Hi, yjameson. I just wanted to add a student’s perspective as well. As someone who really, really, really,really struggled with games as well, i know what you’re going threw. I think I asked countless and countless amounts of people about what to do to get better, and at some point It still wasn’t helping. I followed the 7sage strategy of repeating games over and it still wasn’t clicking. Overall, i was struggling on the entire test and i was almost about to give up frankly. Then i asked Mike about what could I do to improve on the entire test, and things have begun to turn around since.I have never really had any problem with diagramming, or understanding rules. (for the most part) I ALWAYS had problems with the same thing you did, making inferences, and simply executing on games .Of course everything these guys have said is true and necessary, but if I could emphasize just a few things that Mike said it would be this.
First, I began to really focus on the one or two rules that impact the game the most. I think sometimes people who are just off the charts at taking the LSAT, or just simply folks those who give advice on the LSAT often forget students who are just beginning or asking for advice may not understand steps that would often seem common. That’s what i really like about Mike actually, he assumes you know absolutely nothing about this test. I think understanding the rules that are most important is critical to success. It’s basically what a game centers around. I like thinking of it almost like a puzzle piece or math problems. There are certain pieces to a puzzle or elements to an equation that are so important that you have to figure out what happens to them first. In other words, they help make everything else clearer and easier to understand. If you are not aware of the role that those pieces or elements play, you will probably get turned around and confused at some point. You’re essentially focusing on the biggest rule/rules that must be true.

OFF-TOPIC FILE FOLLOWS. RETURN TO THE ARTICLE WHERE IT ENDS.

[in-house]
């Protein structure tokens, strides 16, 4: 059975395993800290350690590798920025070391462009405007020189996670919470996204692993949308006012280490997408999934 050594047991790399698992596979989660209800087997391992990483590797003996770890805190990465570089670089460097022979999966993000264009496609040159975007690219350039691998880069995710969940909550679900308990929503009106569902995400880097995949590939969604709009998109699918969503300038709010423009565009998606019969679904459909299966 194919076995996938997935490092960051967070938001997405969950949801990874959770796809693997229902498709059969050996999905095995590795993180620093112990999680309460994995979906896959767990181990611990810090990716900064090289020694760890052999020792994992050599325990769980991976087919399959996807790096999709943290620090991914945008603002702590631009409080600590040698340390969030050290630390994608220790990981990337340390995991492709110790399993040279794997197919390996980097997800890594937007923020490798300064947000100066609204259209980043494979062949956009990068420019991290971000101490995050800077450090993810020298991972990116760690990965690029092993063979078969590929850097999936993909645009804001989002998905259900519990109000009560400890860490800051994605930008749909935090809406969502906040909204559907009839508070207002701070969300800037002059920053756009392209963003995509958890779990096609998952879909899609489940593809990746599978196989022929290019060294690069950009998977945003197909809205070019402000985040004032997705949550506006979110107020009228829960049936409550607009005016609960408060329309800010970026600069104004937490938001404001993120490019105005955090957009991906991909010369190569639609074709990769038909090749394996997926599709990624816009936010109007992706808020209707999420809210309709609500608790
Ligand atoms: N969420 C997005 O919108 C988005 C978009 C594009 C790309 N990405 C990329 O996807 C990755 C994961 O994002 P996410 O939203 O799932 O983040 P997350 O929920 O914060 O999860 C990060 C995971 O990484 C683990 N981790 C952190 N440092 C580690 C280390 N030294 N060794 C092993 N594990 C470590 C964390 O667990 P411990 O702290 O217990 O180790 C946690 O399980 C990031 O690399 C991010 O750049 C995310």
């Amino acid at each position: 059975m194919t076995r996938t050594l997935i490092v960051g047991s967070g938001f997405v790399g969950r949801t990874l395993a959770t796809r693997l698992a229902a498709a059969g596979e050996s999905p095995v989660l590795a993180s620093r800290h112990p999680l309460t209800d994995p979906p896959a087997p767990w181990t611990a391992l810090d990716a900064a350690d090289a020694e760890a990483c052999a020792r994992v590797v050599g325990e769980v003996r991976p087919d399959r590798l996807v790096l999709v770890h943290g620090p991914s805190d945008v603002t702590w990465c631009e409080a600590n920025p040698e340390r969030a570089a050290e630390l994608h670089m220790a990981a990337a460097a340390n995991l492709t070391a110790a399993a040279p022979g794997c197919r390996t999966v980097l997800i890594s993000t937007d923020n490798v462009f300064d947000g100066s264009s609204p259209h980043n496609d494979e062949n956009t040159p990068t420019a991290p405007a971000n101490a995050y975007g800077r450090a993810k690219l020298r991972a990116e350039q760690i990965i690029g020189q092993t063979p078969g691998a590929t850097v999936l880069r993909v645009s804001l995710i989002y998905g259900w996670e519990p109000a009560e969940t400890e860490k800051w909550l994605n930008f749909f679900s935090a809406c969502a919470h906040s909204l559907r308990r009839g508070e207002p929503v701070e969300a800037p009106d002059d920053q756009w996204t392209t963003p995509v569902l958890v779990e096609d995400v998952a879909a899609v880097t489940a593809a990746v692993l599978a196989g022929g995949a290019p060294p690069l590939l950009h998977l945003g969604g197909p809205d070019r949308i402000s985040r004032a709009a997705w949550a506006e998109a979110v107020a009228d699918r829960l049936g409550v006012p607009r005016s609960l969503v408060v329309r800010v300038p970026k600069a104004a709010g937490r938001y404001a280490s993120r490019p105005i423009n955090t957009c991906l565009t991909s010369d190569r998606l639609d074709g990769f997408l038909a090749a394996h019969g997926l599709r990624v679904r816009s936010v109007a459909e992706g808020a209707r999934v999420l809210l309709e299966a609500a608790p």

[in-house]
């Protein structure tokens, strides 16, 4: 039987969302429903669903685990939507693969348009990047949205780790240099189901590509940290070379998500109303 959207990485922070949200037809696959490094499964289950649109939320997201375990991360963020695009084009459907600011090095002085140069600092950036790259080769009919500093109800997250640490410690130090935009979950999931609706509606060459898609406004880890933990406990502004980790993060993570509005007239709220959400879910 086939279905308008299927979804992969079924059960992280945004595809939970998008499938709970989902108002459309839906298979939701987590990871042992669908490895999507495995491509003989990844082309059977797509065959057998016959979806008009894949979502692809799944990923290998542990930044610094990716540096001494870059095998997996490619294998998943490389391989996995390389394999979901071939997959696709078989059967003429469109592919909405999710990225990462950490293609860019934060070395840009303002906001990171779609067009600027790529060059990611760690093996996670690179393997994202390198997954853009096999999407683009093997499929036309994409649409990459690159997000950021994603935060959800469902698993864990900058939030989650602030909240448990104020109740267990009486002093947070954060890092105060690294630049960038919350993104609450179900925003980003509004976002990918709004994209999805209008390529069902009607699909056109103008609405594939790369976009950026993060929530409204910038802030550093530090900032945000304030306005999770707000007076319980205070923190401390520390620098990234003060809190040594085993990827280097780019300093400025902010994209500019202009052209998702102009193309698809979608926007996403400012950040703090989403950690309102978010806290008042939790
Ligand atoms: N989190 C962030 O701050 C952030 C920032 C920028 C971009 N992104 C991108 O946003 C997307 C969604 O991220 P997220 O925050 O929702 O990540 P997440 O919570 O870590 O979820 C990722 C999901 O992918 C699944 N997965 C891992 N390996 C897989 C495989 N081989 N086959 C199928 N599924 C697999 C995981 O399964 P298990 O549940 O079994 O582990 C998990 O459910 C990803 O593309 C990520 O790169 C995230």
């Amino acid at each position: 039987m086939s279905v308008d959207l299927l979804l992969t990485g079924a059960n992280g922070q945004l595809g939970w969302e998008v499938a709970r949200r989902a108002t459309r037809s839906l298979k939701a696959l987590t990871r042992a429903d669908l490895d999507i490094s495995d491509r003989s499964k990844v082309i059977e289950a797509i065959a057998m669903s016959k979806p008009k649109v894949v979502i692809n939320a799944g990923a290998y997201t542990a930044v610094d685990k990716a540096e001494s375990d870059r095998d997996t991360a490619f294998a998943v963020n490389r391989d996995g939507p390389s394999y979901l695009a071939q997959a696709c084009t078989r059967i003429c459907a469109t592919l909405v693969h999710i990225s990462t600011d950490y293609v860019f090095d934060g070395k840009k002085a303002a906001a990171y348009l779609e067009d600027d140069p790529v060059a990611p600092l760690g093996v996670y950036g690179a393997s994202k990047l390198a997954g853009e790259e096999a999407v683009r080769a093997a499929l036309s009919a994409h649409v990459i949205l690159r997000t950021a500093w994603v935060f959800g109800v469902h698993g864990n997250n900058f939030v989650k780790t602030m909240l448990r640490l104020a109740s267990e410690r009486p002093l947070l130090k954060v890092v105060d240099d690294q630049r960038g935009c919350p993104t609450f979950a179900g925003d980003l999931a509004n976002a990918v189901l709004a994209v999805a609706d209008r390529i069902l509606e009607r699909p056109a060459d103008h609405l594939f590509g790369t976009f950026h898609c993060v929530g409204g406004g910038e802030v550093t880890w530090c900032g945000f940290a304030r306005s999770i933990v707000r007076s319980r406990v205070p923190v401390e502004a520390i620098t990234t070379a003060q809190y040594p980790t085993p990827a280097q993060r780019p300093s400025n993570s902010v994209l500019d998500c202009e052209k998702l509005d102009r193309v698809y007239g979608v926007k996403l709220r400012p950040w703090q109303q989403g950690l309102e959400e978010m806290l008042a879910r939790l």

Secondly, once you know what rules are most important, you wanna begin to visualize how they fit with the other pieces of the game. Once I have written the rules and diagrammed a structure for the game, I actually try to think about how the rules will all come together before I actually look at the first question. I just take the rules that seem to play the biggest role in the game, and i visually apply them first. Then i apply the other rules. (this is all visual) All I’m trying to do here is think about how the rules interact with each other so i can find inferences. Sometimes it really helps, and sometimes it’s still hard to see how things interact. If you’re just not seeing how the rules interact, just move on. The goal is not to exactly see how everything works all the time, it’s simply to try and make inferences that would have otherwise been harder to see.
For me these two things really helped me boost my score. The transformation in how i see games has been dramatic. I’m still not perfect, but i have improved a great deal. As far as logic games are concerned for me it’s just a matter of timing and feeling rushed. When there is no time limit, I hardly get anything wrong with this approach. I find myself not even needing to look at a video review for 90 percent of the games i do now, whereas I use to us it as a crutch lol. Games can be handled, and you can do it! I just wanted to add my 2 cents about what has worked for me recently in respect to understanding games a lot better, and feeling confident in my approach. If you think this contradicts something that you think, or something that the instructors have stated by all means ignore it lol. The last thing I would wan’t to do is confuse you. I just wanted to let you know how and why i’m improving. Maybe it can help you along the way!